Winter’s icy breath wrapped itself tighter around us as our teeth chattered and our bodies shook in the frigid night.
But despite the chill spreading through our bones, we refused to head indoors.
Our perseverance was due to only one reason – the magnificent constellation of stars that unfolded before us as we stood atop a hill besides New Zealand’s Lake Tekapo.
The hill was home to the Mount John Observatory which offers regular stargazing tours.
Surrounded by mountains and far from the glare of city lights, Lake Tekapo is said to be the best place in the Southern Hemisphere to admire the beauty of the night sky.
And indeed, those were not superfluous claims.
For an hour or so, we oohed and aahed as our astronomy guide pointed out constellations such as the Southern Cross and the Orion – stars that appeared brighter and closer than I’ve seen them anywhere else in the world.
And through the powerful telescopes, we could even marvel at distant constellations whose names I’ve forgotten.
But even though the night skies above Lake Tekapo were dazzling – World Heritage status is currently being sought for the area as the world’s first starlight preservation area – the area is equally captivating in the day.
Ringed by a chain of snow-covered mountains, the lake has an amazing turquoise blue colour that’s created by rock flour – finely ground rock particles produced by glacial abrasion.
And best of all (for me at least), tourism in the area is still relatively low-key as most visitors only spend a few hours in the area as a stopover between other bigger cities.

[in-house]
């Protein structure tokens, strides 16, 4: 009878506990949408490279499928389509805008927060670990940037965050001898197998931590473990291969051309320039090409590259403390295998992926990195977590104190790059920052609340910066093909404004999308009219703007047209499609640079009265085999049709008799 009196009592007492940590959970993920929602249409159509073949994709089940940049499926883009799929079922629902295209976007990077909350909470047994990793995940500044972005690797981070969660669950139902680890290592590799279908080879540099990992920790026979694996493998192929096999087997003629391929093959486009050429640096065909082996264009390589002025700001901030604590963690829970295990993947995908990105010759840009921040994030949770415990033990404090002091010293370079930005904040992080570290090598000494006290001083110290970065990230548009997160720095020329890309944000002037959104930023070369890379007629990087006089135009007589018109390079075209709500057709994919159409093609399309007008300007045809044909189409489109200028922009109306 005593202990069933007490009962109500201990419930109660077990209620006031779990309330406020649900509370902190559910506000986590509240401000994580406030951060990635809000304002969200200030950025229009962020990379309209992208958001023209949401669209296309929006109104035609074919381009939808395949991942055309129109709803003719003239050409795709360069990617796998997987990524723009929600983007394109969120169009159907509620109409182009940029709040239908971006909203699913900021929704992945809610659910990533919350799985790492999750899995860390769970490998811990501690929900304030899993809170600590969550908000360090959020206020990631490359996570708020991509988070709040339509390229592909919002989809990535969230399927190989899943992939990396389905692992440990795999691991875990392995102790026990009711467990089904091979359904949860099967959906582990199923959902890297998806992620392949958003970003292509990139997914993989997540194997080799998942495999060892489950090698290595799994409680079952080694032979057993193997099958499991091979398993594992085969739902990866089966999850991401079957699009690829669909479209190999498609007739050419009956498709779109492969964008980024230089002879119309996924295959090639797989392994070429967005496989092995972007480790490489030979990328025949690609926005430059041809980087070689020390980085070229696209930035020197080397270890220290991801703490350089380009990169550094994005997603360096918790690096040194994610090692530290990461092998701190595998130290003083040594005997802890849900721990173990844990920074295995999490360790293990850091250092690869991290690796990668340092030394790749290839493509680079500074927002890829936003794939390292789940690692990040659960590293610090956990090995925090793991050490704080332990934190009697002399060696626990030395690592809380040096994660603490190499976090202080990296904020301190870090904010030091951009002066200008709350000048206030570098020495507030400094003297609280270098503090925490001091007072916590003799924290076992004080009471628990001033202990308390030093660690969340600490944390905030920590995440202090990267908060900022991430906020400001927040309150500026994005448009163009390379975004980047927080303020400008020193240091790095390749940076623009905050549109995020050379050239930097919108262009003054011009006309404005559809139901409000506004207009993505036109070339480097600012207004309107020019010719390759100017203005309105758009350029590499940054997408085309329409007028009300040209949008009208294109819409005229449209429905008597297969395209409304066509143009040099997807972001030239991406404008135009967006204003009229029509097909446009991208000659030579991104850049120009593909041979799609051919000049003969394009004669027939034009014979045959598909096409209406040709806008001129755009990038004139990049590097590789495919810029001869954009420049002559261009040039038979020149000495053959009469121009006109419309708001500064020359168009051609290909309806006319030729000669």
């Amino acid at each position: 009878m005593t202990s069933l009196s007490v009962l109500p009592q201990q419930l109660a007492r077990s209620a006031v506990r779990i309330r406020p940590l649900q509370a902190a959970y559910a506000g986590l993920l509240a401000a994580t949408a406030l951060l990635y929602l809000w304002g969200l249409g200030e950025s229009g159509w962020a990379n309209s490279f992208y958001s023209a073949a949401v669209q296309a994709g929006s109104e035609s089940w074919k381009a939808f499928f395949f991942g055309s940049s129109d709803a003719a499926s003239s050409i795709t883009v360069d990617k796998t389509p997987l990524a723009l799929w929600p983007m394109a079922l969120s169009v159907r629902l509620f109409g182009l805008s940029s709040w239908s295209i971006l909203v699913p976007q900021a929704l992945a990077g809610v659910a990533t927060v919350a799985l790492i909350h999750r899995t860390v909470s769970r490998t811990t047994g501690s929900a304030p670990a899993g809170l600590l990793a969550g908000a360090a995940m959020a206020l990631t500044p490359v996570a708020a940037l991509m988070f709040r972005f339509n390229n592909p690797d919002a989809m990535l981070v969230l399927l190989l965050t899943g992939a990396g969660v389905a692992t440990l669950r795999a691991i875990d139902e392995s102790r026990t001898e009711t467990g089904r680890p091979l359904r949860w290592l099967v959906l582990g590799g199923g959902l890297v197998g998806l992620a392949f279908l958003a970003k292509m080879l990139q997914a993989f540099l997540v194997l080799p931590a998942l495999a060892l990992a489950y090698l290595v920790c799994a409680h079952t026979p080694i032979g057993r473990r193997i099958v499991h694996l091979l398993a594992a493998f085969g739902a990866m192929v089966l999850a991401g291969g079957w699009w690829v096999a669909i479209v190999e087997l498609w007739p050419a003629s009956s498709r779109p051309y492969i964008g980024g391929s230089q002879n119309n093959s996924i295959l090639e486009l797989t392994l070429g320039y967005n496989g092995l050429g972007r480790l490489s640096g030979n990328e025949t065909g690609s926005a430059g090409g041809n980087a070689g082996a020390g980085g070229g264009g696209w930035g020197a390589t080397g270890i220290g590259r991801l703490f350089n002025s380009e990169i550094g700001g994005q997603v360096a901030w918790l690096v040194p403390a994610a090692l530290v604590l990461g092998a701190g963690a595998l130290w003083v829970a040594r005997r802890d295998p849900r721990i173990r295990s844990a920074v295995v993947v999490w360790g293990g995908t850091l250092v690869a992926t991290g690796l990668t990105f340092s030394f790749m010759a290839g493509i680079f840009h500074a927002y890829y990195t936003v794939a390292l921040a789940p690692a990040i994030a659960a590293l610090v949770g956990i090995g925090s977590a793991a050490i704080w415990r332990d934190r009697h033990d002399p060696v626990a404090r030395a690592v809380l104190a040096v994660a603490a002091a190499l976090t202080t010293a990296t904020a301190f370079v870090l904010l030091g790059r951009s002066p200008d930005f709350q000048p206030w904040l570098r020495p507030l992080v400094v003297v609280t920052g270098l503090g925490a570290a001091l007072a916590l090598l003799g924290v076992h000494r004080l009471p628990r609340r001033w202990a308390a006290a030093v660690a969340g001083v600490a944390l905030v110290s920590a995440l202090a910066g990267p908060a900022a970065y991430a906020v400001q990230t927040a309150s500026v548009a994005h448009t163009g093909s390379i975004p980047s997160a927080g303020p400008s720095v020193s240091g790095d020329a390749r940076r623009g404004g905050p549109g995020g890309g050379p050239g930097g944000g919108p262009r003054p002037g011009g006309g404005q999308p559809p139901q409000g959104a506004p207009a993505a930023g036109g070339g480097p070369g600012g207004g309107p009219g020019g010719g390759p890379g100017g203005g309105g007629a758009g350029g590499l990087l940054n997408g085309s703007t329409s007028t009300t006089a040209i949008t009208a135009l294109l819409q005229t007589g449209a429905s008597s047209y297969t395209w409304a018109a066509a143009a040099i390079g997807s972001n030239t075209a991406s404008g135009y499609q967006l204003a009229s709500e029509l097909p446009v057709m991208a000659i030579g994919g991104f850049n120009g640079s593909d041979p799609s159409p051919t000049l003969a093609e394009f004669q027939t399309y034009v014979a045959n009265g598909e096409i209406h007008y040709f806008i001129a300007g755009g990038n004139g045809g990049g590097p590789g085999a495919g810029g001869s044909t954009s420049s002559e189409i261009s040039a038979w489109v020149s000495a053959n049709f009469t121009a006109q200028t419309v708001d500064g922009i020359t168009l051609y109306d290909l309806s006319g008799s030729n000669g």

Long after the last coaches have departed, my friends and I had a blast exploring the area without a single soul in sight.
Where just a couple of hours earlier the village’s famous church which overlooks the lake was overrun by camera-toting visitors, we now had it to ourselves.
And the bronze statue of the Collie Sheep Dog besides the lake is now imbued with a greater sense of resilient grace in its solitude.
Just a short three hours’ drive away from Lake Tekapo lies New Zealand’s adventure capital of Queenstown.
Where Lake Tekapo was sedate and serene, Queenstown was all about high-octane energy.
A short stroll around town will throw up dozens of possibilities to get your adrenalin pumping or scare yourself silly, or both – from bungee-jumping to white-water rafting to launching yourself off cliffs with a parachute.
But even if you choose not to indulge in such activities, Queenstown is more than pleasant enough to hang around for two or more days.
Like Lake Tekapo, Queenstown is blessed with amazing scenery, being situated on the shores of the pristine Lake Wakatipu and surrounded by snow-covered mountains.
And while it’s a small town, Queenstown has enough of a big city vibe with its nightlife and restaurants to appeal to sophisticated urban dwellers.
Queenstown is also a good base to explore surrounding regions like Milford Sound, which is technically a fjord.
There are many travel agencies in Queenstown that offer day trips to Milford Sound.
We decided to sign up for one that will bring us there and back within a single day.
Running 15km inland from the Tasman Sea, Milford Sound is surrounded by sheer rock faces and towering peaks on either side.
And somewhat miraculously, lush trees cling on to the sides of these rock faces (though I’m told that’s one reason why avalanches are very common in the area).
We were also visited by playful dolphins and seals that frolicked in the waters beside our boat.
Being one of the areas with the highest rainfalls per annum in the world, Milford Sound is also spectacularly wet.
In our two hours there, we probably experienced more than three downpours in between periods of intense sunlight.
But this capriciousness only heightened the drama of the fjord, as it flitted between being moody and mysterious in the rain and mist, to unbridled exuberance as the sun’s rays reflected off the area’s numerous waterfalls, producing vibrant rainbows.
In fact, the scenery is so captivating we could not tear our eyes off it for one second.
And in no time, our cameras were filled with images of Milford Sound.
But you know what they say about how nothing beats seeing it with your own eyes?
Photographs just don’t do Milford Sound justice.